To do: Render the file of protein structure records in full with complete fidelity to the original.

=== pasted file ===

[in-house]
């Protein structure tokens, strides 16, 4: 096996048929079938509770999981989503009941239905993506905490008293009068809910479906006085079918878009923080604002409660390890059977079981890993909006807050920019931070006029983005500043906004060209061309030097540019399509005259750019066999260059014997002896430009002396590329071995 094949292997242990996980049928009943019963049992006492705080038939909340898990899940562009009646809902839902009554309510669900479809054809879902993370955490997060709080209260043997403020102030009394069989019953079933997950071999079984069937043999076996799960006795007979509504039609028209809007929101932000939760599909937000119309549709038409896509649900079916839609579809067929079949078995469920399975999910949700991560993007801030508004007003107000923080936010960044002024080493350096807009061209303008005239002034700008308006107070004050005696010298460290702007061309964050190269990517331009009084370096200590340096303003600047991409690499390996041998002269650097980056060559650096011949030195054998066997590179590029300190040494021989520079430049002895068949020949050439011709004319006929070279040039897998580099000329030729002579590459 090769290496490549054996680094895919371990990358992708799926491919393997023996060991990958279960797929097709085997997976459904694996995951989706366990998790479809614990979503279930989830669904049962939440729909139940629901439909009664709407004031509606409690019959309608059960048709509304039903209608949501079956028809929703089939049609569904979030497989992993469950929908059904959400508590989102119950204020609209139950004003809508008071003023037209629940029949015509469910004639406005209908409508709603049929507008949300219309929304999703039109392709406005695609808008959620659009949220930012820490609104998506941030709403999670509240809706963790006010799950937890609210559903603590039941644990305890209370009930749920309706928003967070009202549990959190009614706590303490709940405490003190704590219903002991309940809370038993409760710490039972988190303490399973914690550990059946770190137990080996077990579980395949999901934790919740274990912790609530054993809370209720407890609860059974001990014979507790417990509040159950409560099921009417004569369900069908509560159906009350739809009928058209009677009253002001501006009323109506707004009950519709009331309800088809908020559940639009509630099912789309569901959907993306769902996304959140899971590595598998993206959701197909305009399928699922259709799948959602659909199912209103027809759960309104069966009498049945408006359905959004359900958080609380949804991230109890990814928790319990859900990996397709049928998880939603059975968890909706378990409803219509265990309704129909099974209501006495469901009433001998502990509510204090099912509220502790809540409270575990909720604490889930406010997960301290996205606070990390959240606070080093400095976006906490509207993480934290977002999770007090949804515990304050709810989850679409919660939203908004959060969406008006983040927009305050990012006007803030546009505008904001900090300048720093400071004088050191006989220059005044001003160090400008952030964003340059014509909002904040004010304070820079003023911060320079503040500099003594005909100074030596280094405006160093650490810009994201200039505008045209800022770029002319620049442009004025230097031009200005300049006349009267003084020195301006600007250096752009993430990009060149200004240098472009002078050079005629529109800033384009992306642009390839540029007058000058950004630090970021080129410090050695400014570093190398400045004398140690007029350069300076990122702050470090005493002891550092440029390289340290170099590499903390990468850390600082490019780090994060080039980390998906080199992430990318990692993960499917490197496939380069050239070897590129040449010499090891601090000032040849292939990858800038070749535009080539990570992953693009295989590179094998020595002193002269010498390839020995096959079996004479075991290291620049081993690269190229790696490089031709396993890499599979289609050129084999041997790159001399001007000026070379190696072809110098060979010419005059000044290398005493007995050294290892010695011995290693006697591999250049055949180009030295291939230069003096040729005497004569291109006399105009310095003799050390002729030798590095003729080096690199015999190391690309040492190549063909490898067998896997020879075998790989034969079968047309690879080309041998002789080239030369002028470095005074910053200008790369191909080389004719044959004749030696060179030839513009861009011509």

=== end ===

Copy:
[in-house]
């Protein structure tokens, strides 16, 4: 096996048929079938509770999981989503009941239905993506905490008293009068809910479906006085079918878009923080604002409660390890059977079981890993909006807050920019931070006029983005500043906004060209061309030097540019399509005259750019066999260059014997002896430009002396590329071995 094949292997242990996980049928009943019963049992006492705080038939909340898990899940562009009646809902839902009554309510669900479809054809879902993370955490997060709080209260043997403020102030009394069989019953079933997950071999079984069937043999076996799960006795007979509504039609028209809007929101932000939760599909937000119309549709038409896509649900079916839609579809067929079949078995469920399975999910949700991560993007801030508004007003107000923080936010960044002024080493350096807009061209303008005239002034700008308006107070004050005696010298460290702007061309964050190269990517331009009084370096200590340096303003600047991409690499390996041998002269650097980056060559650096011949030195054998066997590179590029300190040494021989520079430049002895068949020949050439011709004319006929070279040039897998580099000329030729002579590459 090769290496490549054996680094895919371990990358992708799926491919393997023996060991990958279960797929097709085997997976459904694996995951989706366990998790479809614990979503279930989830669904049962939440729909139940629901439909009664709407004031509606409690019959309608059960048709509304039903209608949501079956028809929703089939049609569904979030497989992993469950929908059904959400508590989102119950204020609209139950004003809508008071003023037209629940029949015509469910004639406005209908409508709603049929507008949300219309929304999703039109392709406005695609808008959620659009949220930012820490609104998506941030709403999670509240809706963790006010799950937890609210559903603590039941644990305890209370009930749920309706928003967070009202549990959190009614706590303490709940405490003190704590219903002991309940809370038993409760710490039972988190303490399973914690550990059946770190137990080996077990579980395949999901934790919740274990912790609530054993809370209720407890609860059974001990014979507790417990509040159950409560099921009417004569369900069908509560159906009350739809009928058209009677009253002001501006009323109506707004009950519709009331309800088809908020559940639009509630099912789309569901959907993306769902996304959140899971590595598998993206959701197909305009399928699922259709799948959602659909199912209103027809759960309104069966009498049945408006359905959004359900958080609380949804991230109890990814928790319990859900990996397709049928998880939603059975968890909706378990409803219509265990309704129909099974209501006495469901009433001998502990509510204090099912509220502790809540409270575990909720604490889930406010997960301290996205606070990390959240606070080093400095976006906490509207993480934290977002999770007090949804515990304050709810989850679409919660939203908004959060969406008006983040927009305050990012006007803030546009505008904001900090300048720093400071004088050191006989220059005044001003160090400008952030964003340059014509909002904040004010304070820079003023911060320079503040500099003594005909100074030596280094405006160093650490810009994201200039505008045209800022770029002319620049442009004025230097031009200005300049006349009267003084020195301006600007250096752009993430990009060149200004240098472009002078050079005629529109800033384009992306642009390839540029007058000058950004630090970021080129410090050695400014570093190398400045004398140690007029350069300076990122702050470090005493002891550092440029390289340290170099590499903390990468850390600082490019780090994060080039980390998906080199992430990318990692993960499917490197496939380069050239070897590129040449010499090891601090000032040849292939990858800038070749535009080539990570992953693009295989590179094998020595002193002269010498390839020995096959079996004479075991290291620049081993690269190229790696490089031709396993890499599979289609050129084999041997790159001399001007000026070379190696072809110098060979010419005059000044290398005493007995050294290892010695011995290693006697591999250049055949180009030295291939230069003096040729005497004569291109006399105009310095003799050390002729030798590095003729080096690199015999190391690309040492190549063909490898067998896997020879075998790989034969079968047309690879080309041998002789080239030369002028470095005074910053200008790369191909080389004719044959004749030696060179030839513009861009011509």